The Food and Drug Administration (FDA) announced new measures for 12 to 15-year-olds who are already fully vaccinated.

According to reports, the FDA authorized children within this age group to also receive their booster shots or a third dose of Pfizer-BioNTech's coronavirus vaccine.

Initially, those who wish to get their booster shots need to wait six months before doing so. But the FDA also shortened the waiting period for children from six to five months.

FDA still waiting for CDC's approval

However, it is important to note that the Centers for Disease Control and Prevention have not yet approved the FDA's authorization.

On Dec. 9, the FDA authorized booster shots for 16 to 17-year-olds, and the CDC approved the authorization on the same day. However, the same has not happened for the FDA's authorization for 12 to 15-year-olds.

The FDA also announced this week that children aged 5 to 11 could also get their booster shots if they are immunocompromised. This is because two doses may not be enough to protect an immunocompromised child from COVID-19.

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FDA director explains the importance of booster shots

Dr. Peter Marks, the director of the FDA's Center for Biologics Evaluation and Research, said that they made the recent authorizations amid the belief that a booster shot can help provide better protection against delta and omicron variants.

"In particular, the omicron variant appears to be slightly more resistant to the antibody levels produced in response to the primary series doses from the current vaccines," he said via the Huffington Post.

Marks and acting Commissioner Janet Woodcock also said that the data on myocarditis, which has been linked to the mRNA vaccines among young men, is rarer with a third vaccine shot. It is also particularly rare among people within the 12 to 15 age group.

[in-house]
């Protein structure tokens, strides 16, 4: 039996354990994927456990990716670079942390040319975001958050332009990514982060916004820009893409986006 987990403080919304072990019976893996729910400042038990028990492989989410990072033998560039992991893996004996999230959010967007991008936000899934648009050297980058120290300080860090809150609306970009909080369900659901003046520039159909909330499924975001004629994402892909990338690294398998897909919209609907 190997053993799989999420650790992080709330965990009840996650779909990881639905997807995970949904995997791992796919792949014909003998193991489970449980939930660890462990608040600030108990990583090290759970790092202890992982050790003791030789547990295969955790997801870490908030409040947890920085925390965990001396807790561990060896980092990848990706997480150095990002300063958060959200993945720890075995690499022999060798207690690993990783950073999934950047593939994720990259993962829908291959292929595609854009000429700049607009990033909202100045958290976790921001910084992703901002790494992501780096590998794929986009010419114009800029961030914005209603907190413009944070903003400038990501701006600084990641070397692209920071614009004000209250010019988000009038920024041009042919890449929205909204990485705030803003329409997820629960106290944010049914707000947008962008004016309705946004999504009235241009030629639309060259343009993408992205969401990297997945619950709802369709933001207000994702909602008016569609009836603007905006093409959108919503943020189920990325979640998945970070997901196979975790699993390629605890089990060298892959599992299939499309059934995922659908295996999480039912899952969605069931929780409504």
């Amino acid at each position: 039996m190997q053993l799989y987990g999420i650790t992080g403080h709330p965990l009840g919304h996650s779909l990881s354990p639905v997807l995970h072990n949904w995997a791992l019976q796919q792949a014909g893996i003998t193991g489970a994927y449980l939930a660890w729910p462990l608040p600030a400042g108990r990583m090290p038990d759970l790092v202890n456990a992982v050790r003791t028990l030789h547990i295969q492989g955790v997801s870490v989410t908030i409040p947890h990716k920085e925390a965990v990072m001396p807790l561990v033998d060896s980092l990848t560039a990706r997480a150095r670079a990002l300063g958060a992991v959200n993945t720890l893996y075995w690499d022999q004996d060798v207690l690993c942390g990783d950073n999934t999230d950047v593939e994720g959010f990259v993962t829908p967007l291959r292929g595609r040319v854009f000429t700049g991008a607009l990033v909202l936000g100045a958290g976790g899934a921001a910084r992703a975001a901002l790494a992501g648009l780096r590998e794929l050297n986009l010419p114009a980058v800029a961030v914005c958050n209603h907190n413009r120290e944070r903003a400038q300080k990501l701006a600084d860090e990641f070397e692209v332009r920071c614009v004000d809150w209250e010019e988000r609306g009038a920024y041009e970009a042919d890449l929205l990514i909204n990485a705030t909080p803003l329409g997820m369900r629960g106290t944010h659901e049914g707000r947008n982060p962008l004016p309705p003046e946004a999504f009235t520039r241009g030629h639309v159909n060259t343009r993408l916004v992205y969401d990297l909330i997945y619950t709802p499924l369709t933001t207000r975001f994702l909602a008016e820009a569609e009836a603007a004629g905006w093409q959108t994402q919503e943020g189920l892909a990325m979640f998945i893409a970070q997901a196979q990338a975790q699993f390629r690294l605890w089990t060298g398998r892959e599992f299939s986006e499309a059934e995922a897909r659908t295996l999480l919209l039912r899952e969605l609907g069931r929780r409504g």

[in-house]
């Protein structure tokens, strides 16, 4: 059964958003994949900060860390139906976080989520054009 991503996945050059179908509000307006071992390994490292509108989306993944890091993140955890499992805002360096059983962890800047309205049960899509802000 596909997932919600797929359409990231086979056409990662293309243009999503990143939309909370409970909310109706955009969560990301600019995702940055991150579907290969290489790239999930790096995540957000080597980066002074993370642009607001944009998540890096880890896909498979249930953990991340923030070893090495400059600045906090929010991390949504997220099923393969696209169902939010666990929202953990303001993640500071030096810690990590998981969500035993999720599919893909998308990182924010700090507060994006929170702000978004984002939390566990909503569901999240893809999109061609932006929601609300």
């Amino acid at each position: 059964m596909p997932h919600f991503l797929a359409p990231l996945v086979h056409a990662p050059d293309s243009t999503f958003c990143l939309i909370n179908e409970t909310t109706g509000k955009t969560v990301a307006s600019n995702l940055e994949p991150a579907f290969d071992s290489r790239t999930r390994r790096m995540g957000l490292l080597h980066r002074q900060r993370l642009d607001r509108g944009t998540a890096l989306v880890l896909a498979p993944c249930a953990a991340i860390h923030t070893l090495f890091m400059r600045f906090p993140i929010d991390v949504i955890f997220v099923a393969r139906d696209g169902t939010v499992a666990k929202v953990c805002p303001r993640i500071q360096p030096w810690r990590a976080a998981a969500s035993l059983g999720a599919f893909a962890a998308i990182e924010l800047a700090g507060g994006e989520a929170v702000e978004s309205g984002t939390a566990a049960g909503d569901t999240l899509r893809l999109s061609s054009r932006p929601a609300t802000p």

According to ABC News, the FDA is also working towards ensuring that they can also administer the booster shots from other vaccine brands safely among children.

The goal is to get the J&J booster shot two months after the first shot, the Moderna vaccine six months after the second shot, and the Pfizer booster five months after the second shot.

Active COVID-19 cases in the US reached 1 million this week

According to USA Today, there is a growing concern regarding the increasing number of COVID-19 cases in the country. Following the recent New Year's weekend, the numbers already reached over 1 million on Monday.

A data from Johns Hopkins University also revealed that one in every 100 Americans had been reported as a positive case in just the last week.

Joe Biden won't announce a countrywide lockdown

Joe Biden and Kamala Harris have plans to meet with the White House's COVID-19 response team to discuss their next steps to help prevent the further spread of the virus.

Some states announce mask mandates, especially in schools. There are also other restrictions in place, but no one has announced a hard lockdown as press writing.

Last month, Biden said that he doesn't have plans to announce a countrywide lockdown, and he won't also expand vaccine mandates despite the alarming number of COVID-19 cases in the country, according to CNBC.

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